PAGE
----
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I'm trying to create a certificate of deposit (CD) comparison tool and have been working on a formula to compare a CD with a higher interest rate to a CD I might own with a penalty period. I believe the basic formula idea:

CD Comparison

Where:

  • FVc = Future Value of current CD
  • CVc = Current Value of current CD (Today's value with penalty)
  • rn = The new CD's APR
  • npern = The new CD's compounding frequency
  • nm - nt = Periods till maturity minus periods passed as of today. (The number of periods left till maturity)

This formula simplifies to:

Simplified CD Formula

Where:

  • rn/rc= The new/current APR
  • npern/nperc = The new/current compounding frequency
  • nm - nt + np = The periods till maturity minus the periods passed today plus the penalty periods of the current CD.
  • nm - nt = The periods till maturity minus the periods passed today of the new CD.

My question is this: This looks suspiciously close to the formula for compounding basis conversion formula at Wikipedia and copied below. Can anyone help me understand the relationship between these two calculations? Additionally, is my formulation correct?

Compounding basis

To convert an interest rate from one compounding basis to another compounding basis, the following formula applies:

Compounding Basis

where r1 is the stated interest rate with compounding frequency n1 and r2 is the stated interest rate with compounding frequency n2.

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    Wow. That's a lot of equation for a simple concept. How about "calculate the value of current CD to maturity, then calculate the value you'd have at the same time (as the maturity) after penalty but adding new interest until then.... The math appears pretty straightforward. – JTP - Apologise to Monica Jun 15 '12 at 0:13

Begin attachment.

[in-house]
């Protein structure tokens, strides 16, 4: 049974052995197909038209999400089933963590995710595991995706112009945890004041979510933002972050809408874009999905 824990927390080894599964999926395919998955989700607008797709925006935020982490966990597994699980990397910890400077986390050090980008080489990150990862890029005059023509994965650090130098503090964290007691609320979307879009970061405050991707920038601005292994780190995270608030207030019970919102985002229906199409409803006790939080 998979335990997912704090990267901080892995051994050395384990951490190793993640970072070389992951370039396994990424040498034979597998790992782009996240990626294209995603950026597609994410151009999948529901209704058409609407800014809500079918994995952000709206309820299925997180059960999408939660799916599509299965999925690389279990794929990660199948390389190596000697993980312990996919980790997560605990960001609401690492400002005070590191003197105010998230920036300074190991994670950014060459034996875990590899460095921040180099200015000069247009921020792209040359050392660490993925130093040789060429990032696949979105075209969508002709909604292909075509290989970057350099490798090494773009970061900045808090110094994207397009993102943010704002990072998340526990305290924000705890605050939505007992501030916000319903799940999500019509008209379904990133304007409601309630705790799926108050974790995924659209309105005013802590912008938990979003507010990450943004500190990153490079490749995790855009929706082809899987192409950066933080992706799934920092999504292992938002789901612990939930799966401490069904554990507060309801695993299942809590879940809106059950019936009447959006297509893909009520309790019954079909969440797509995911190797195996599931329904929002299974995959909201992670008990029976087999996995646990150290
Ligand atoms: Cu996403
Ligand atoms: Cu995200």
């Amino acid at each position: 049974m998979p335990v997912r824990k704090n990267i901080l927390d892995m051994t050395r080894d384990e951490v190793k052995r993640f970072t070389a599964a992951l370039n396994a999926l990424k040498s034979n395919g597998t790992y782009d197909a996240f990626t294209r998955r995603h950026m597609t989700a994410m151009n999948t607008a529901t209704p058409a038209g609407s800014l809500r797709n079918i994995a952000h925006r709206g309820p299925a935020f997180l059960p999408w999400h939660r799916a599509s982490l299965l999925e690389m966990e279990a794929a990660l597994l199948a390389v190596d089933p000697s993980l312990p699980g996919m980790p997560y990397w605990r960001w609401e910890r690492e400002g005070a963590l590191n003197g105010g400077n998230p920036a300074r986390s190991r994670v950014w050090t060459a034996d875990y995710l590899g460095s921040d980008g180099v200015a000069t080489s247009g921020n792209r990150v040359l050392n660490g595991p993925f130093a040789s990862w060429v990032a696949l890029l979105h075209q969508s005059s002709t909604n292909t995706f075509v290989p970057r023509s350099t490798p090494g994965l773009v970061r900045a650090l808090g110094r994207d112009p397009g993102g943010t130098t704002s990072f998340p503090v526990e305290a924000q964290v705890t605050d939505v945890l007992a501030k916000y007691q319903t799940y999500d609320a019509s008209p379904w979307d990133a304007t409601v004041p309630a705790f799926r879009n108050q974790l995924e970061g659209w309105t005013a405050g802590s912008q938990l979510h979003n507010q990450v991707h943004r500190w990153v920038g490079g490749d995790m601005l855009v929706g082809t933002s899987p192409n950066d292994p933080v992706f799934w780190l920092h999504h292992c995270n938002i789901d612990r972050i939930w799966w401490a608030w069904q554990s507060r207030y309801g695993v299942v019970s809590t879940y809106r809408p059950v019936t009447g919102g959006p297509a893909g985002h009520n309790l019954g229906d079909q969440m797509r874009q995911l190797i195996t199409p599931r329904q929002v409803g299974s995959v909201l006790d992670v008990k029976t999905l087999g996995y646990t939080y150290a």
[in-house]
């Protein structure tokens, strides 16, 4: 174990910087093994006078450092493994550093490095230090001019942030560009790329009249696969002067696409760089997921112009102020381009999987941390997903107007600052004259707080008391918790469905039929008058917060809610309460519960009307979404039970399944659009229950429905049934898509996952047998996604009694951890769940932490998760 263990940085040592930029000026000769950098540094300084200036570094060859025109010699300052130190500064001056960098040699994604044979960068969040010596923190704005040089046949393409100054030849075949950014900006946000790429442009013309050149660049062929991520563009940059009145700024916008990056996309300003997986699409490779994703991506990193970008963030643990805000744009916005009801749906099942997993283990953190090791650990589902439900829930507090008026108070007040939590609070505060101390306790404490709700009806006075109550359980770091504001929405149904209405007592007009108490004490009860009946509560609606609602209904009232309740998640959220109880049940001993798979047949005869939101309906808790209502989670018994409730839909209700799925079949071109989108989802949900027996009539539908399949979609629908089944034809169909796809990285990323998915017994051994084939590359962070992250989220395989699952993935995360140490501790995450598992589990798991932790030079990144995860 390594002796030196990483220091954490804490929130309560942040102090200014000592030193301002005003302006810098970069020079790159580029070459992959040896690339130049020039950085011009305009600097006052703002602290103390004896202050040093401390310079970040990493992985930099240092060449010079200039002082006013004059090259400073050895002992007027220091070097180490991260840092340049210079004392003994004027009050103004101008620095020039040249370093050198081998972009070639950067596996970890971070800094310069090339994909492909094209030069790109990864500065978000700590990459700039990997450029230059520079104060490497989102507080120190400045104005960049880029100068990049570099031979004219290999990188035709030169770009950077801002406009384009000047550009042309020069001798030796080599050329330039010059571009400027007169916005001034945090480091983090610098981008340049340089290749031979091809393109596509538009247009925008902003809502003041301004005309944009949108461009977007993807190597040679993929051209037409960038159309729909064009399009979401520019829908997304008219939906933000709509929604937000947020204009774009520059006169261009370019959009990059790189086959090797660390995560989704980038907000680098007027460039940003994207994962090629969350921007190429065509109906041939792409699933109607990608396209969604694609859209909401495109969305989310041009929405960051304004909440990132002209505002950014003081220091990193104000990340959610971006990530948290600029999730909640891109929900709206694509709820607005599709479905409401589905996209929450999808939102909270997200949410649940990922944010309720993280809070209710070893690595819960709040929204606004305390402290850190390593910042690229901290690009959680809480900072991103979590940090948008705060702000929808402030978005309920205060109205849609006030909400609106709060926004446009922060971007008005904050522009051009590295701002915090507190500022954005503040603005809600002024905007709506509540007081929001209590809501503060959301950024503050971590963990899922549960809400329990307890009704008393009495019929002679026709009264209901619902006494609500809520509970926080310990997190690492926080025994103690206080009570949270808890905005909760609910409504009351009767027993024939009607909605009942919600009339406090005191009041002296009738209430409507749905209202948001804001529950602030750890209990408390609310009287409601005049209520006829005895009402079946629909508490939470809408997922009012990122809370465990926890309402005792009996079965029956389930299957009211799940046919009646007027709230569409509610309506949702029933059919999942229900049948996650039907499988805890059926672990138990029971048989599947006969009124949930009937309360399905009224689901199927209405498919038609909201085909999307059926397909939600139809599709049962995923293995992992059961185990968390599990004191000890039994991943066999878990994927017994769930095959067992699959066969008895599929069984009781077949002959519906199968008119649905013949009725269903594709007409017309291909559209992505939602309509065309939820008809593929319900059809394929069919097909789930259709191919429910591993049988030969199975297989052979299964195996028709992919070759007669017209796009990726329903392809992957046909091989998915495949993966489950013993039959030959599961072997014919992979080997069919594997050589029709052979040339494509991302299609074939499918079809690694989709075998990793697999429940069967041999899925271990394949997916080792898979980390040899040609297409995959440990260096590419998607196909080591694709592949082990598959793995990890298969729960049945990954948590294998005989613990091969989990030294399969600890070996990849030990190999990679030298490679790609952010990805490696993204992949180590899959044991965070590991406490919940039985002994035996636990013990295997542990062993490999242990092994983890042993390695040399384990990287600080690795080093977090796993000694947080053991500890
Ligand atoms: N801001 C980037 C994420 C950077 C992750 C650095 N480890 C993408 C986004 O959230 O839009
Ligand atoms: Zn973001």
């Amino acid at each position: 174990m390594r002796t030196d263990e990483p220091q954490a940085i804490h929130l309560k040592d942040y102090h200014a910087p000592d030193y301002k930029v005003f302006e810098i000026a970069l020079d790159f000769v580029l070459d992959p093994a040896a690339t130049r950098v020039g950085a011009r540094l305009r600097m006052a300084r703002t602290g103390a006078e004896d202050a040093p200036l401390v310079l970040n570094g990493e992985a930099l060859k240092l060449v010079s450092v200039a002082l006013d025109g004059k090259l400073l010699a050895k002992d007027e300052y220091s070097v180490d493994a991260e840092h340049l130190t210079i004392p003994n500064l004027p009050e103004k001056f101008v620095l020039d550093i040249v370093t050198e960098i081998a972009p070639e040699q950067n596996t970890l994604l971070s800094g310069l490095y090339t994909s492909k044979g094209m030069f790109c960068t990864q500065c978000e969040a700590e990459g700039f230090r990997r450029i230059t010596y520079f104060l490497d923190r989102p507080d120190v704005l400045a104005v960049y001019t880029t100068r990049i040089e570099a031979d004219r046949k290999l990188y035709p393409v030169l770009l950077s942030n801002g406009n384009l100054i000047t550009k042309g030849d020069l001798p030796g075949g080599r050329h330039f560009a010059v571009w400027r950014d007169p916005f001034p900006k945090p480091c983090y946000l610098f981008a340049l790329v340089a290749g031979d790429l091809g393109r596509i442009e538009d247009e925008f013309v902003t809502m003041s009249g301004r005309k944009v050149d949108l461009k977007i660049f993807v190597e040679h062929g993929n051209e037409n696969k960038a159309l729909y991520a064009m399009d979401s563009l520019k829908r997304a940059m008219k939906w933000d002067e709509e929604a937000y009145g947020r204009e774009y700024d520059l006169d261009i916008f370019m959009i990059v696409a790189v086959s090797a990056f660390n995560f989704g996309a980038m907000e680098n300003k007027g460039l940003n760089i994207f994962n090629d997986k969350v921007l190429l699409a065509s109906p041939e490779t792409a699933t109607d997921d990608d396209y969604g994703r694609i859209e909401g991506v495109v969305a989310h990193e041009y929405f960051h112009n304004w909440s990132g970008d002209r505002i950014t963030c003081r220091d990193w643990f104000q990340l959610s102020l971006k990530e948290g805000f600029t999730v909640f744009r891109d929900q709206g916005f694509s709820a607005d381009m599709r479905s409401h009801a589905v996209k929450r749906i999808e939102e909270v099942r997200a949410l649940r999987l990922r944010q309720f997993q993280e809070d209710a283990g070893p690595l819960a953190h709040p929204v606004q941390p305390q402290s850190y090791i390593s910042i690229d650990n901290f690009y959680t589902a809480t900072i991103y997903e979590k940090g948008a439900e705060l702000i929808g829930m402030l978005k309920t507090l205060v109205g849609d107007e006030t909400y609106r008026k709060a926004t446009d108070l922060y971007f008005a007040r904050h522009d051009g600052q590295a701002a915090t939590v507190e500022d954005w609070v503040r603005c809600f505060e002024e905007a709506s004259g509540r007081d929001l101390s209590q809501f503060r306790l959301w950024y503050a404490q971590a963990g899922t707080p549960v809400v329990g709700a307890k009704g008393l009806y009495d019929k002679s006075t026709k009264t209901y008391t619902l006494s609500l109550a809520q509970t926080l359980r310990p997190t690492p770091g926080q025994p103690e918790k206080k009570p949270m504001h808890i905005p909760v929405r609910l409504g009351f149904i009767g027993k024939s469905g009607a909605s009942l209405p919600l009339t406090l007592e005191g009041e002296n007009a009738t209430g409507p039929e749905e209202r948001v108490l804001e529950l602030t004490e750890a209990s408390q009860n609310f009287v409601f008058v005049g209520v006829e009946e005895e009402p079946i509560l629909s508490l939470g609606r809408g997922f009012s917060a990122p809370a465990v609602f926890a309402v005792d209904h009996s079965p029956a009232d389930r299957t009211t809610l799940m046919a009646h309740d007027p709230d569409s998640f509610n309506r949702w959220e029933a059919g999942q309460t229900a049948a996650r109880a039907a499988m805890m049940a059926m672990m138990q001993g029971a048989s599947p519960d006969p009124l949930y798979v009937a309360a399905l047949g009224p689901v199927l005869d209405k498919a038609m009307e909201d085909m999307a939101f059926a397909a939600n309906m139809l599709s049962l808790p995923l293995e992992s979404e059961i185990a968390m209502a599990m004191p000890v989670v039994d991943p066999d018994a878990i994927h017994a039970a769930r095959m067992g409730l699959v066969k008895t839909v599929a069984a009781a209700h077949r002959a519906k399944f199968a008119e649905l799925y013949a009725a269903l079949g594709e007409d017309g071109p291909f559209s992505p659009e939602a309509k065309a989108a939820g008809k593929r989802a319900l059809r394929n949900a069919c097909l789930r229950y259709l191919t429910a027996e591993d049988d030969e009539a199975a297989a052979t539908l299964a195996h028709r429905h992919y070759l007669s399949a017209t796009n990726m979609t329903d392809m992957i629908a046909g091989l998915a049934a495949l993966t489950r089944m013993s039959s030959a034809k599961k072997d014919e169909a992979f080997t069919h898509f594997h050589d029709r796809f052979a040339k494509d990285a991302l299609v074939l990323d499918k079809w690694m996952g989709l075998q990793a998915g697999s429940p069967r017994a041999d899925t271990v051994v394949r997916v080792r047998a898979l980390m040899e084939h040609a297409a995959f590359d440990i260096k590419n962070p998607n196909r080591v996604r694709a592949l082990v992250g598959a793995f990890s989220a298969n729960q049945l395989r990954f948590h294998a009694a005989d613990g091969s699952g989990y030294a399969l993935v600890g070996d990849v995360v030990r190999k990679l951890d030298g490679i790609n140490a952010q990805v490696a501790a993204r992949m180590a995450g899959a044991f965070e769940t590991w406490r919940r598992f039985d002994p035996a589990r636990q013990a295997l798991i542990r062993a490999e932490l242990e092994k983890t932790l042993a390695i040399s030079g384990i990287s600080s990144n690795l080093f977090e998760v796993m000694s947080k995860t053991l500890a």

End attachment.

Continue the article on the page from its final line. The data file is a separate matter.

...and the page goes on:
• I've done the one off calculations often but for instance, that calculation doesn't tell me what rates I should be looking for. Additionally the ideal rates are dependent on the day so a graph is usually more helpful.For example, plugging in the formula into Wolfram Alpha shows me that at day 50 with a 90 day CD that pays 0.39%, I need somewhere close to 1.00% for the switch to make sense. Assuming of course my calculations are correct :) – Cowlby Jun 15 '12 at 3:00
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    @Dilip - Not all banks impose a 3 month interest penalty for breaking a CD. For example, Ally Bank imposes a 60 day interest penalty and also offers no-penalty CDs (at a lower rate). – Greg Jun 15 '12 at 15:38
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    Unless you are re-inventing the wheel to create a competing product (and even if you are), why not check what your formula gives you against the first hit on Google when you search for "breaking a CD"? – Dilip Sarwate Jun 15 '12 at 16:00
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    "... but it is only useful in comparing CDs." Sorry, I misunderstood the purpose of your tool. It is the words in your first sentence "I'm trying to create a CD comparison tool" and subsequent repeated mention of CDs that is the cause of my confusion. – Dilip Sarwate Jun 15 '12 at 22:07
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My question is this: This looks suspiciously close to the formula for compounding basis conversion formula at Wikipedia and copied below. Can anyone help me understand the relationship between these two calculations? Additionally, is my formulation correct?

This should like the compounding basis conversion because essentially you are converting from rate 1 to rate 2 when you switch CDs. The equation should look similar because it is a very similar problem.

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Note that what many people do to limit the penalty for breaking a CD is to set up a series of CDs, dividing the lifetime of the CD between however many there are. For example, when I briefly had some of my money in 3-month CDs running (because I needed the cash available relatively quickly and the rate on even a 3-month CD was much better than on my savings account), I started three separate CDs in successive months, renewing each when its time was up. If I had needed to break into one prematurely, I could have picked the one which would minimize the amount of interest lost.

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